Sudan conflict uproots 2.5M, Darfur streets filled with bodies, UN reports
The United Nations has revealed on Tuesday that over 2.5 million individuals have been displaced as a result of the ongoing conflict in Sudan. The situation is particularly dire in the western region of Darfur, where the streets are littered with the lifeless bodies of those who were unable to escape.
A temporary three-day ceasefire, set to conclude at dawn on Wednesday, provided a brief respite for the war-ravaged capital, Khartoum. The city has been gripped by violence since April 15, when clashes erupted between two rival generals.
However, as the relatively respected 72-hour truce neared its end, a massive fire engulfed the intelligence headquarters in Khartoum. An army source alleged that the paramilitary Rapid Support Forces (RSF) had “bombarded the building and caused the fire,” while a paramilitary source countered by claiming that “an army drone bombed the building, where RSF fighters had gathered.”
According to the Armed Conflict Location and Event Data Project, the conflict has already claimed the lives of more than 2,000 people across the country. The clash involves the army, led by Abdel Fattah al-Burhan, and the RSF, commanded by his former deputy, Mohamed Hamdan Daglo.
El Geneina, the capital of West Darfur state and a region plagued by extreme violence, has experienced a staggering death toll. The US State Department estimates that up to 1,100 individuals have been killed there alone. The United Nations has expressed concerns about possible “crimes against humanity” in Darfur, emphasizing that the conflict has taken on an ethnic dimension.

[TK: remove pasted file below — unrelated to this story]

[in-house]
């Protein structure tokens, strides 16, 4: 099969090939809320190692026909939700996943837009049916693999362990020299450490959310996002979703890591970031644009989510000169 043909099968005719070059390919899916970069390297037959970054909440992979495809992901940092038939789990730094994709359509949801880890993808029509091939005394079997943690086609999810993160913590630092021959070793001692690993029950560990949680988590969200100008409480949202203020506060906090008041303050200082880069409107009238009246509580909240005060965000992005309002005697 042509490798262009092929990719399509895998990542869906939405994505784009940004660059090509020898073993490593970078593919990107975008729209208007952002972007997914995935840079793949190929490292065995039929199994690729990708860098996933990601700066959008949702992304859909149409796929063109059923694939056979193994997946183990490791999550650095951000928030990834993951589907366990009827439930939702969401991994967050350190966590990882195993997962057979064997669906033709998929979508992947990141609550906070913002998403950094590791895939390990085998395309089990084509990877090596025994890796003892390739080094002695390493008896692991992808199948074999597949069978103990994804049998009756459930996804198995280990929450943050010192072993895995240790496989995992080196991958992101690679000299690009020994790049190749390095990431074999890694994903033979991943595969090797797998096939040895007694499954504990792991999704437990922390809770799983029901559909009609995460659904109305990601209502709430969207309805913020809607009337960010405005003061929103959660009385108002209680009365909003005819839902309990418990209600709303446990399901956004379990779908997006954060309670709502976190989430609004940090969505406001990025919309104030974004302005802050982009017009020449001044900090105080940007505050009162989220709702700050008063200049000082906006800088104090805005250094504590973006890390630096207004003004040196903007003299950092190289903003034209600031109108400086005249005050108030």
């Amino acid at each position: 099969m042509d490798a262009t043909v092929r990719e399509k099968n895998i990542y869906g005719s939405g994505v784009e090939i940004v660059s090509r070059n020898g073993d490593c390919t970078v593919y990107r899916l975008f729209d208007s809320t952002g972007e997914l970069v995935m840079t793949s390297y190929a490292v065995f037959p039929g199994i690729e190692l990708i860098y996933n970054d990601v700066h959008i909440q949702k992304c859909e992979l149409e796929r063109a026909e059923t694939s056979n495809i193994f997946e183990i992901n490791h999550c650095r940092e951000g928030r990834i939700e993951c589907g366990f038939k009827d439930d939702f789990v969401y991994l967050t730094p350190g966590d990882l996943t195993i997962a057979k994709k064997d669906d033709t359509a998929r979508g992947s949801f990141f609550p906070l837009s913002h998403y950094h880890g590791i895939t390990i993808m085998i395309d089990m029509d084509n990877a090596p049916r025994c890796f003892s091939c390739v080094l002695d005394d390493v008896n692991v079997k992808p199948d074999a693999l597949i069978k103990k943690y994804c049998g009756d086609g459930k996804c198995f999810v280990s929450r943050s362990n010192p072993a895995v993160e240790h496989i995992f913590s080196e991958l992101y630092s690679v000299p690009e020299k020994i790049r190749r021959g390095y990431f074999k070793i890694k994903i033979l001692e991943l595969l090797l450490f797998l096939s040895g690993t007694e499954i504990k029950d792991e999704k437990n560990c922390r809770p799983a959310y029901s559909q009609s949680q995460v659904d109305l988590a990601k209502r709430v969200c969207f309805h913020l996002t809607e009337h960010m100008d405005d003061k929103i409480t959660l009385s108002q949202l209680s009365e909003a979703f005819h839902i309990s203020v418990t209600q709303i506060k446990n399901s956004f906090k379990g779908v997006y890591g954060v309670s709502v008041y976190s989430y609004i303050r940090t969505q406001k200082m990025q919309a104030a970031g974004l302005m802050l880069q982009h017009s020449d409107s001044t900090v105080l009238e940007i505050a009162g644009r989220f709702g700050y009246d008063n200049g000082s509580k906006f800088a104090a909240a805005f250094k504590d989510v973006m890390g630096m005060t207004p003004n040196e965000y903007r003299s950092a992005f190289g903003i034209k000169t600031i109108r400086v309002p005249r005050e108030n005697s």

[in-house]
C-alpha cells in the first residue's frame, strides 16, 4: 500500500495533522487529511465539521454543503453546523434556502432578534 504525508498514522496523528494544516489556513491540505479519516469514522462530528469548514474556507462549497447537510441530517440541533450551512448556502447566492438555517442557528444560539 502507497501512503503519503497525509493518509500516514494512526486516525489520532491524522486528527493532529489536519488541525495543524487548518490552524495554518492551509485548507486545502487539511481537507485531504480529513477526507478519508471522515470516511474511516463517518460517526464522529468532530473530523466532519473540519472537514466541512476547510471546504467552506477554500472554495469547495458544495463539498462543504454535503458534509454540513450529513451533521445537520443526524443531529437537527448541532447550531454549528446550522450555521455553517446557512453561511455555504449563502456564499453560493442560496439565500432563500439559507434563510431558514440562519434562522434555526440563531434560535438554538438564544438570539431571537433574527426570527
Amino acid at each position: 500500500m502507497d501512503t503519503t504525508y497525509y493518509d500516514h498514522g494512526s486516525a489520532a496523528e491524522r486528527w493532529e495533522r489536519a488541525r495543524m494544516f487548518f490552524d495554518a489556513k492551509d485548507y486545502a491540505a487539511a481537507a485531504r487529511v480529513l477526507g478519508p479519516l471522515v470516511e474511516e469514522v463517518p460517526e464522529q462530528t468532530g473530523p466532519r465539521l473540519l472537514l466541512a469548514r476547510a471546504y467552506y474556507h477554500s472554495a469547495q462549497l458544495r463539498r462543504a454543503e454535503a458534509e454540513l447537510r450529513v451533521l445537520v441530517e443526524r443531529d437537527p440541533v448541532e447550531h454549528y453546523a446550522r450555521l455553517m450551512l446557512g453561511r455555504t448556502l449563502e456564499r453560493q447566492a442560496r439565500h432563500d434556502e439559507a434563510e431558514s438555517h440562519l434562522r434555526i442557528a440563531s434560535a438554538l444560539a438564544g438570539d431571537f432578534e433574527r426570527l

The streets of El Geneina are now marked by the presence of bodies, with shops either abandoned or looted. One lifeless body lay covered on the asphalt, while another was found partially curled up outside a house. Several more individuals were discovered lying face down together on a dirt road.
Terrified residents have fled the city en masse, taking whatever possessions they could carry as they make their way towards the Chad border. Many have recounted being targeted by armed fighters and subjected to invasive searches during their perilous journey.
The State Department’s spokesman, Matthew Miller, primarily attributes the “atrocities” in West Darfur to the RSF. Similarly, Volker Perthes, the UN’s Sudan mission chief, has referred to reports of attacks “allegedly committed by Arab militias and some armed men” in RSF uniforms.
The Doctors Without Borders (MSF) charity, overwhelmed by the influx of wounded individuals seeking refuge in Chad, reported that nearly 900 injured and 15,000 Sudanese refugees from the El Geneina area have arrived in the Chadian town of Adre in the past four days.
To date, over 150,000 people have fled Darfur and sought refuge in Chad, according to the UN. The International Organization for Migration estimates that the total number of displaced individuals as a result of the conflict has surpassed 2.5 million, including approximately 550,000 who have sought refuge abroad.
Filippo Grandi, the head of the UN’s refugee agency, expressed concerns about the escalating insecurity, urging neighboring countries to keep their borders open to those fleeing for their lives.
At a conference in Geneva on Monday, donors pledged nearly $1.5 billion to combat the humanitarian crisis in Sudan and support neighboring countries hosting the displaced individuals. However, this amount falls significantly short of the estimated requirements.
The UN reports that more than half of Sudan’s population, approximately 25 million people, require humanitarian aid. Eddie Rowe, the Sudan director of the World Food Program, stated that the humanitarian